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Trade namesMiostat, others
Other namesCarbamylcholine
  • 2-[(Aminocarbonyl)oxy]-N,N,N-trimethylethanaminium chloride
Clinical data
Drug classCholinergic agonist[1]
Main usesGlaucoma, eye surgery[1]
Side effectsEye discomfort, headache, blurry vision, trouble seeing in low light, red eyes[1]
  • AU: B2
  • US: C (Risk not ruled out)
Routes of
By mouth (tablets)
Solution for injection
Eye drop
External links
License data
Legal status
  • In general: ℞ (Prescription only)
Chemical and physical data
Molar mass182.65 g·mol−1
3D model (JSmol)
  • [Cl-].O=C(OCC[N+](C)(C)C)N
  • InChI=1S/C6H14N2O2.ClH/c1-8(2,3)4-5-10-6(7)9;/h4-5H2,1-3H3,(H-,7,9);1H checkY

Carbachol, sold under the brand name Miostat among others, is a medication used to treat glaucoma or during eye surgery.[1] Usually other agents such as pilocarpine or acetylcholine preferred.[1] It is used as an eye drop or injected into the eye.[1]

Common side effects include eye discomfort, headache, blurry vision, trouble seeing in low light, and red eyes.[1] Other side effects may include allergic reactions, retinal detachment, diarrhea, low blood pressure, sweating, and arrhythmias.[1] Safety in pregnancy is unclear.[1] It is a cholinergic agonist that binds and activates acetylcholine receptors.[1]

Carbachol was approved for medical use in the United States in 1972.[1] It is on the World Health Organization's List of Essential Medicines as an alternative to pilocarpine.[2] In the United States the solution for injection into the eye costs about 27 USD per dose as of 2021.[3]

Medical uses

Carbachol is primarily used in the treatment of glaucoma, but it is also used during ophthalmic surgery.[4] Carbachol eyedrops are used to decrease the pressure in the eye for people with glaucoma. It is sometimes used to constrict the pupils during cataract surgery.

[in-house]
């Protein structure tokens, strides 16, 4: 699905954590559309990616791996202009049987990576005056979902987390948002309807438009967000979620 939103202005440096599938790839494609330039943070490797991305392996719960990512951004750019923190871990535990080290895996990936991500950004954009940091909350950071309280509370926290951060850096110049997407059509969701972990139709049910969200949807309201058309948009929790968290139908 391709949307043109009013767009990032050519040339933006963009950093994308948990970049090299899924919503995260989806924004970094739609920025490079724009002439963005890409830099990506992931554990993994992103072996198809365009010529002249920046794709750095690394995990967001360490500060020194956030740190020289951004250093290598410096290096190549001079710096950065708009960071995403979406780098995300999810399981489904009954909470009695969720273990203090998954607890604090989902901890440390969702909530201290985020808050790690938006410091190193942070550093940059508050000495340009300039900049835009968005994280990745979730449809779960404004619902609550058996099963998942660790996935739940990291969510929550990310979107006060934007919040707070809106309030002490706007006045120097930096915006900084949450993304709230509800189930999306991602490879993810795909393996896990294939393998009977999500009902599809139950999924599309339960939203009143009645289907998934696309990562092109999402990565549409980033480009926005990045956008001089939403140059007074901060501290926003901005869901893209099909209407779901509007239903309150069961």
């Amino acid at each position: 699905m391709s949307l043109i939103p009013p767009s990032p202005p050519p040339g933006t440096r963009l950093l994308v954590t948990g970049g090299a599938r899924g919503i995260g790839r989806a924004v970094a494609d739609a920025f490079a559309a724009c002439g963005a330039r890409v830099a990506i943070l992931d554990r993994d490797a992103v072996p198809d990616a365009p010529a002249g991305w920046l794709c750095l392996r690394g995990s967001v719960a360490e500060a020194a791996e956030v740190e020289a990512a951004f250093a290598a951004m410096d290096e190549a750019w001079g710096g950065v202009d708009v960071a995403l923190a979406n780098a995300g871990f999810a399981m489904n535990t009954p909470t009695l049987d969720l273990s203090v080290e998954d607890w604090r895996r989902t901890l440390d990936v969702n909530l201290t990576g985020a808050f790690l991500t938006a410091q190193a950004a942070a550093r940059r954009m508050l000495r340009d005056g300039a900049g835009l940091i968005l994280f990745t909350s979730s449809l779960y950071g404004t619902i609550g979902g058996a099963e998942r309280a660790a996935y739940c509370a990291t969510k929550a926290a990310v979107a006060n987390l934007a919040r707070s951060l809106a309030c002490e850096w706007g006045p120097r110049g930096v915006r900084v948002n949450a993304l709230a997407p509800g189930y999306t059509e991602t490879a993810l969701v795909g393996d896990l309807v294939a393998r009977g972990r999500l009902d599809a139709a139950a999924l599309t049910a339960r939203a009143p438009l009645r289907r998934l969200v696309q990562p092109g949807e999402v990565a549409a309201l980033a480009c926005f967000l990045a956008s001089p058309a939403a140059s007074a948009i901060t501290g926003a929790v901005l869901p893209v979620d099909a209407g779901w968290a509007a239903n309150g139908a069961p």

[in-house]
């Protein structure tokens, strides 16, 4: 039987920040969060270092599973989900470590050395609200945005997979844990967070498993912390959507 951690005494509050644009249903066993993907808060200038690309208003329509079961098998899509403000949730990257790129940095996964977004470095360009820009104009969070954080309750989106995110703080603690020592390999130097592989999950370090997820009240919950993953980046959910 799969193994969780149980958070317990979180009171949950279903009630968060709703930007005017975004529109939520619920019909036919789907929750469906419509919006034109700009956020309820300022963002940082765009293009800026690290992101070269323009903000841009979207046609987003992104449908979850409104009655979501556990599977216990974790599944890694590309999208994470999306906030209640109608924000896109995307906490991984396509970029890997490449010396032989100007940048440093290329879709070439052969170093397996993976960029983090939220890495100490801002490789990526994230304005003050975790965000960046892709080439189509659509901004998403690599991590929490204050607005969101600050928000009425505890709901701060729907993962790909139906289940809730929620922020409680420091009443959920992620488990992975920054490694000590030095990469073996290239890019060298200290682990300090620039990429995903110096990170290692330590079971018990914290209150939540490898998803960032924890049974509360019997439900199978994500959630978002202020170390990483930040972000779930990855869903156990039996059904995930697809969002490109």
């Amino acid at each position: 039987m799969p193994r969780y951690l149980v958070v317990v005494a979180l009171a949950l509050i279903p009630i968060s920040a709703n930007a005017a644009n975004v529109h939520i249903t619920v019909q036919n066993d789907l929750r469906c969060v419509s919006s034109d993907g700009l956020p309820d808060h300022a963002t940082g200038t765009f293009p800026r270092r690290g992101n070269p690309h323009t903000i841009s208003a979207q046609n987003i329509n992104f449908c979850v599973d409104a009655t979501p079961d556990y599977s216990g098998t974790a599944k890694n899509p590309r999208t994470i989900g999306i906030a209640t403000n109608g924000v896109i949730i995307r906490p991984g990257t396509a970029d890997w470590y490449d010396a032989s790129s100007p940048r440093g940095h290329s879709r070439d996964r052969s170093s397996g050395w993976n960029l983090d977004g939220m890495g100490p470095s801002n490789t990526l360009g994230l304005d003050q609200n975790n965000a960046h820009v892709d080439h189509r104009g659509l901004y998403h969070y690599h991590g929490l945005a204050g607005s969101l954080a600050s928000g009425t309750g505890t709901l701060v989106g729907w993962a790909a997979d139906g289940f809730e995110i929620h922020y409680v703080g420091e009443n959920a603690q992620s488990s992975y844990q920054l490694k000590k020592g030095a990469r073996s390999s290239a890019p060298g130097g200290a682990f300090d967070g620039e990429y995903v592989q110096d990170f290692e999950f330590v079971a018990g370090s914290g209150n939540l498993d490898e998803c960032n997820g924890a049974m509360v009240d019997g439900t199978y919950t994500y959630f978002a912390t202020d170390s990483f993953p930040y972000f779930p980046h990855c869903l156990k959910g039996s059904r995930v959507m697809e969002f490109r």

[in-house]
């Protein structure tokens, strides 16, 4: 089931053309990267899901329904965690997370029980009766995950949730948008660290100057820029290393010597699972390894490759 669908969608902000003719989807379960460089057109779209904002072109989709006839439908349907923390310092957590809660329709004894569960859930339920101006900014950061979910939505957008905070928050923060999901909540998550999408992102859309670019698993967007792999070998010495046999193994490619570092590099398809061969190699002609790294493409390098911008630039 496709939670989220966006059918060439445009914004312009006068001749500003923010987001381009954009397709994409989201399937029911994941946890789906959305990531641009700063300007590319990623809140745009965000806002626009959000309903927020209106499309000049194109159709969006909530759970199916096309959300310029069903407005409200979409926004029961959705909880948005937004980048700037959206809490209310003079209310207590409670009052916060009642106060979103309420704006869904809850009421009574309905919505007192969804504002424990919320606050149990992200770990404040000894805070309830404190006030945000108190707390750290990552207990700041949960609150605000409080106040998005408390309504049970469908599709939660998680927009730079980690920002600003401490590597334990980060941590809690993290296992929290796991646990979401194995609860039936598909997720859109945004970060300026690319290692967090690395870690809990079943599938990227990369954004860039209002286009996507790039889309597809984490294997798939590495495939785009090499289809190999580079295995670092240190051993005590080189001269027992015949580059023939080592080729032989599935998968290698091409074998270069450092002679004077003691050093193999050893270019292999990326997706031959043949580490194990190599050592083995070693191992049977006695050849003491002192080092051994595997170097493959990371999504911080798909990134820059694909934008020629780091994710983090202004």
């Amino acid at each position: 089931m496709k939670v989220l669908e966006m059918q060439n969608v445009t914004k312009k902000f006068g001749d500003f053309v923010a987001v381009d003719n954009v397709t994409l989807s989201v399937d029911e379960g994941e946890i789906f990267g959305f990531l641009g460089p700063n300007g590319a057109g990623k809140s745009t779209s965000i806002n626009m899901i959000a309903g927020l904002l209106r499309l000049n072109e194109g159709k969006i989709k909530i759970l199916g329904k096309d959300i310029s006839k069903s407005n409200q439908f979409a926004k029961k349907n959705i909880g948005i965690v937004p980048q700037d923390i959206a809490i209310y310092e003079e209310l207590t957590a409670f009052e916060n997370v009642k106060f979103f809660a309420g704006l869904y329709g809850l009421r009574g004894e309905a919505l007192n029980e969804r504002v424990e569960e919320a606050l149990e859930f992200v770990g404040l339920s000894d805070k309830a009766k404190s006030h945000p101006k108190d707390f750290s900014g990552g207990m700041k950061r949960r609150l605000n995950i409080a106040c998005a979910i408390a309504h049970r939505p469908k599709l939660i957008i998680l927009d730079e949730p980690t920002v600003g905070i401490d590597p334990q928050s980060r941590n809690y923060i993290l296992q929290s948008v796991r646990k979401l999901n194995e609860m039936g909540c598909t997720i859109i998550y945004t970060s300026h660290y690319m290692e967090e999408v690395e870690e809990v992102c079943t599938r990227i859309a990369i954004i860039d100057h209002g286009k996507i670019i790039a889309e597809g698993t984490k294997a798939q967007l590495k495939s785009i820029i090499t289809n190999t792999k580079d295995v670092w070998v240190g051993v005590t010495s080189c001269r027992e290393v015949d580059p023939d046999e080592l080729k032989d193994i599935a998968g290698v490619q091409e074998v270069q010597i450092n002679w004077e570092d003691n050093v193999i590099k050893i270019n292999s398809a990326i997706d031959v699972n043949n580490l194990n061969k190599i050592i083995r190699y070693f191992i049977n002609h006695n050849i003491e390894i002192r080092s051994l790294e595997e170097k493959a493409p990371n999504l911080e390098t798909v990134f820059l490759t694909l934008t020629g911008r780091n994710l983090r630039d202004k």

Topical ocular administration is used to decrease intraocular pressure in people with primary open-angle glaucoma. Intraocular administration is used to produce miosis after lens implantation during cataract surgery. Carbachol can also be used to stimulate bladder emptying if the normal emptying mechanism is not working properly.

In most countries carbachol is only available by prescription. Outside the United States, it is also indicated for urinary retention as an oral (2 mg) tablet.[4][5]


Use of carbachol, as well as all other muscarinic receptor agonists, is contraindicated in patients with asthma, coronary insufficiency, gastroduodenal ulcers, and incontinence.[citation needed] The parasympathomimetic action of this drug will exacerbate the symptoms of these disorders.[citation needed]


The effects of a systemic overdose will probably be similar to the effects of a nerve agent (they both act on the cholinergic system, increasing cholinergic transmission), but its toxicity is much weaker and it is easier to antagonize in overdose. When administered ocularly there is little risk of such effects, since the doses are much smaller (see topical versus systemic administration).[6]